U.S. exports of liquefied natural gas (LNG) increased 288% to 1.94 billion cubic feet per day in 2017, from 0.5 billion cubic feet per day in 2016, according to the U.S. Energy Information Administration. In 2017, exports went to 25 countries, and they all originated from the Sabine Pass liquefaction terminal in Louisiana.
More than half of the exports went to Mexico, South Korea and China. Mexico received 20% of the exports in 2017. Natural gas demand has risen, largely in the power generation sector, and because of delays in the construction of pipelines connecting to U.S. export facilities, Mexico has been relying on LNG imports to meet demand.
In Asia, the widening price difference between Henry Hub natural gas and crude oil has led to a rise in imports from the United States, according to the EIA. U.S. LNG contract prices are indexed on the Henry Hub price, and crude oil is used as a benchmark for prices in Asia. In 2017, South Korea received 18% of U.S. LNG exports as part of long-term contracts between sellers Cheniere Energy and Shell and buyers in Korea — utilities KOGAS and KEPCO. China received 15% of U.S. LNG exports, and they were sold mostly in the spot market. Volumes increased in October, November and December as a result of record-high LNG demand, leading China to purchase LNG on the global spot market to meet demand.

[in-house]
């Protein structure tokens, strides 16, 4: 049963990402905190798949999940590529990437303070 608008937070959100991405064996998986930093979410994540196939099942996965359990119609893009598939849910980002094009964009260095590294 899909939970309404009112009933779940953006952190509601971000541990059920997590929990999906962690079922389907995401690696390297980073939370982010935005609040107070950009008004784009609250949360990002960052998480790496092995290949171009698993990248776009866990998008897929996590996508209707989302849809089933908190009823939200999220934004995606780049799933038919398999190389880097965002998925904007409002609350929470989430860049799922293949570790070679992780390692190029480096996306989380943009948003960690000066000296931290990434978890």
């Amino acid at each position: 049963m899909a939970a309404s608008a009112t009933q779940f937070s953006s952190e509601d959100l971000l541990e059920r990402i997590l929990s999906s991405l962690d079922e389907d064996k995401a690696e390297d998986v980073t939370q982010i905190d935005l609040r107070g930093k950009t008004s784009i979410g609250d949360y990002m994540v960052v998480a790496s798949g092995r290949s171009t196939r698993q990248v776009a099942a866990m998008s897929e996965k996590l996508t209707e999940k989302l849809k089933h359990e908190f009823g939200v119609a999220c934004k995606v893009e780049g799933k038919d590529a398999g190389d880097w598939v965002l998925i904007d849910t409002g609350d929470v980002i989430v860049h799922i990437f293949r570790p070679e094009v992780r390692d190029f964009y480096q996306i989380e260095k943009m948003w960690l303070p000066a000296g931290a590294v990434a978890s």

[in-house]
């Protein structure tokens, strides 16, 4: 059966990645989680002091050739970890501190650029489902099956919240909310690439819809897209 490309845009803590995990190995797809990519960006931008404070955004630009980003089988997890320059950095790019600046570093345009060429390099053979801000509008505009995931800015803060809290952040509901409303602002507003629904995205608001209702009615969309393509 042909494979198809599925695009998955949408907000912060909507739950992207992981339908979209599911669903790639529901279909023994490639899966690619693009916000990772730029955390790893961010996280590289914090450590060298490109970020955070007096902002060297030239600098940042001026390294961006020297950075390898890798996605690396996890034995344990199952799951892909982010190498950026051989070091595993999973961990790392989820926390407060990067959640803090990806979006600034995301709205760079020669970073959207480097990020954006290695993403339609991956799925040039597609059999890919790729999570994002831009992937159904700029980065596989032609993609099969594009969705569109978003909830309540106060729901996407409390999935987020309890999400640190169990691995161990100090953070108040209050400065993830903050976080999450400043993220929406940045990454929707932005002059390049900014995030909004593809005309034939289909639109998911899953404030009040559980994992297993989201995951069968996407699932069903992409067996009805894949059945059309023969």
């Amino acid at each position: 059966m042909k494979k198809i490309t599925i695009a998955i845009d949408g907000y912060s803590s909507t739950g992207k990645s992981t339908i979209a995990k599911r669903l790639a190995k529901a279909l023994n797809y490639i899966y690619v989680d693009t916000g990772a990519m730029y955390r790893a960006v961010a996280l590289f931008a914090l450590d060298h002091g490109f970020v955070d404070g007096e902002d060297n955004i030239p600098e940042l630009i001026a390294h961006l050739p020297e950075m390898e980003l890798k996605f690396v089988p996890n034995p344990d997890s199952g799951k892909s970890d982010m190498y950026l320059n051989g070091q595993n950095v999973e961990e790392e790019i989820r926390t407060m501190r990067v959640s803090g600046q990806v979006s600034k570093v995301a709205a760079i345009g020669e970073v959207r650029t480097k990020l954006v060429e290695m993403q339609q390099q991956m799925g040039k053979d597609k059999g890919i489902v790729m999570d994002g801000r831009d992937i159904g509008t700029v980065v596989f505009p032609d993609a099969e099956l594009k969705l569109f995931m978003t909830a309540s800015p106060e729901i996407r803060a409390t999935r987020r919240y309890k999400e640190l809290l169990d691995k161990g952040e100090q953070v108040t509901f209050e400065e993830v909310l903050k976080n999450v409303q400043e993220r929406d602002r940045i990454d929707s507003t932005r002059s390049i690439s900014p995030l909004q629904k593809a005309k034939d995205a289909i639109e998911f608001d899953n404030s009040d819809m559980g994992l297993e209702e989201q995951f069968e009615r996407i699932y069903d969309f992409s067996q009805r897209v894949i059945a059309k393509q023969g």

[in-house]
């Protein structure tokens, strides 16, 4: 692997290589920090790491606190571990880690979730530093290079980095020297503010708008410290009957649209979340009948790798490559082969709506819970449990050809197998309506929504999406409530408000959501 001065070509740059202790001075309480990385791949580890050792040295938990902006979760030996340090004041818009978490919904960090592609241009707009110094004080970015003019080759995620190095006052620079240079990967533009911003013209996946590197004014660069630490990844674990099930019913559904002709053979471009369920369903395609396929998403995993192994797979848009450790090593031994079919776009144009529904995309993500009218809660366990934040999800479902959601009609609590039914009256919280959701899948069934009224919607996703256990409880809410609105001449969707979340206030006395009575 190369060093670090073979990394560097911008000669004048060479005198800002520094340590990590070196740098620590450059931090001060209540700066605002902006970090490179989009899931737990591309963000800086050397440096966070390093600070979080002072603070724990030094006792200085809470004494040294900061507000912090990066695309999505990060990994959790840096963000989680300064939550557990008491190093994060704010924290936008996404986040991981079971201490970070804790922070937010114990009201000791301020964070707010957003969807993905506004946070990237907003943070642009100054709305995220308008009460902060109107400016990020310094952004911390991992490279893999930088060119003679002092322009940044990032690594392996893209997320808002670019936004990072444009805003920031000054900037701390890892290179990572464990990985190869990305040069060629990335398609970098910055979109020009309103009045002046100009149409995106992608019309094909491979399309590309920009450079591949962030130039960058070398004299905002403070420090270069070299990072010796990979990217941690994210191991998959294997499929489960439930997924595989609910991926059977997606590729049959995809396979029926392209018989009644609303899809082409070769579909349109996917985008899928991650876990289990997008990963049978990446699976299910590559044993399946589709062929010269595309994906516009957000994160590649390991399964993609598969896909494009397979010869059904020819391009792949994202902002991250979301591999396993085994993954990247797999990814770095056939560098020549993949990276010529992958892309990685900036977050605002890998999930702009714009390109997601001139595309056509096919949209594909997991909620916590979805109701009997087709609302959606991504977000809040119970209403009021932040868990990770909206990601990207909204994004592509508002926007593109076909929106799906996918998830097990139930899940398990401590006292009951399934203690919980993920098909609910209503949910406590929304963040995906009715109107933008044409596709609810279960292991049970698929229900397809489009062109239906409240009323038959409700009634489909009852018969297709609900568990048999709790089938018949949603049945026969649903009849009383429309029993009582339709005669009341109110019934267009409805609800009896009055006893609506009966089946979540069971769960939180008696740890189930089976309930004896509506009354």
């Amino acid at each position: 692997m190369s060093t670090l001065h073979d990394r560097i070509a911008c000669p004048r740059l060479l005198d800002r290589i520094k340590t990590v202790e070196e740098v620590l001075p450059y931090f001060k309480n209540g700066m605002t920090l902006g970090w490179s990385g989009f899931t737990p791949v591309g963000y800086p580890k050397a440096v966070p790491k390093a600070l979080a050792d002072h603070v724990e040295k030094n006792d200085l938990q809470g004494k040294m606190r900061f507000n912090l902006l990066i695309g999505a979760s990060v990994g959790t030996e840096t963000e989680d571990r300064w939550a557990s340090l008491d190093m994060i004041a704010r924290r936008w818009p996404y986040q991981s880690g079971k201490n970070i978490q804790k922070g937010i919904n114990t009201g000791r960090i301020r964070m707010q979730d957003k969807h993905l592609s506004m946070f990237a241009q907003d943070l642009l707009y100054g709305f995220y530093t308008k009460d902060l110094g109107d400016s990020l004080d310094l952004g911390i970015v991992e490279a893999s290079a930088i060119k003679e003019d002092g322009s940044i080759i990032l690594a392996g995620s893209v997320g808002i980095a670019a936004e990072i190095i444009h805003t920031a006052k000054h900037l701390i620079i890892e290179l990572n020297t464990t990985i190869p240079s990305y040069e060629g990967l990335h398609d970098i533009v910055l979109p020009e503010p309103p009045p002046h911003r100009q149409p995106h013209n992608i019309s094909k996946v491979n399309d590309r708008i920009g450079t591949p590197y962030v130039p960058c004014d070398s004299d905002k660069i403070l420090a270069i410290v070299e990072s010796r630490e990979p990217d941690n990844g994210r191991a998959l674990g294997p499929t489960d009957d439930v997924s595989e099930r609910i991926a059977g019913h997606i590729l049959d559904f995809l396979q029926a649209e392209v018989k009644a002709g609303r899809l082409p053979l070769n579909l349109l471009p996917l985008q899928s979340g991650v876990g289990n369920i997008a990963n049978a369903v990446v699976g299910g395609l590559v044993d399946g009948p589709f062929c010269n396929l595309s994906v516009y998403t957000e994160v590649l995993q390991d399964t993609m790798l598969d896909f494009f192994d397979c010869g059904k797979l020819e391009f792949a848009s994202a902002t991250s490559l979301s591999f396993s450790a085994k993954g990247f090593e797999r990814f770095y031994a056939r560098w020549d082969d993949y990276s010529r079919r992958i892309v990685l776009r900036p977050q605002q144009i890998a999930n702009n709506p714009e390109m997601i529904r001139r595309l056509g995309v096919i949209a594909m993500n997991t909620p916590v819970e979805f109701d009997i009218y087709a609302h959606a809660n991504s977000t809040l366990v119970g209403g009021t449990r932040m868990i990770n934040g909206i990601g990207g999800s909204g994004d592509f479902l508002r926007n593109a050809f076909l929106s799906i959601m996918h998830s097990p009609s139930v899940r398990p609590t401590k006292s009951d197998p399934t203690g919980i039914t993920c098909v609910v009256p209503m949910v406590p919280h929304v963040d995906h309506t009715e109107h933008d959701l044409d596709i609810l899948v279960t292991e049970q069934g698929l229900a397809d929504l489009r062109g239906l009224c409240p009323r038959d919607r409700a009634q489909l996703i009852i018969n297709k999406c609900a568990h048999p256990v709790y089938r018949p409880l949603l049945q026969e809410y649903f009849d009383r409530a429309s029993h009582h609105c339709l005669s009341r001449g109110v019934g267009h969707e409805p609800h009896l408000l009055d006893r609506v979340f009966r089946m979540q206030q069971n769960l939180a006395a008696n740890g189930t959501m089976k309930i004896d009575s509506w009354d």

Nearly 60% of U.S. LNG in 2017 was sold in the spot market to more than 20 countries in Asia, North and South America, Europe, the Middle East, North Africa and the Caribbean. The liquefaction capacity at Sabine Pass is under long-term contracts, but the flexibility of the contracts allows U.S. LNG to be shipped to any market in the world.
Countries in Europe accounted for the third-largest share of U.S. LNG exports. Exports to the countries has risen as a result of increased demand in the power generation sector. In South America, demand fell as a result of the competing lower-cost natural gas supply and hydro generation output.
Over the past two years, exports have risen as U.S. LNG export capacity increased. Since 2016, two LNG projects have been completed, increasing U.S. export capacity to 3.6 billion cubic feet per day. Over the next two years, four projects are set to be completed and will increase the export capacity to 9.6 billion cubic feet per day. By 2020, the United States is projected to become the third-largest exporter of LNG, surpassing Malaysia and behind only Australia and Qatar.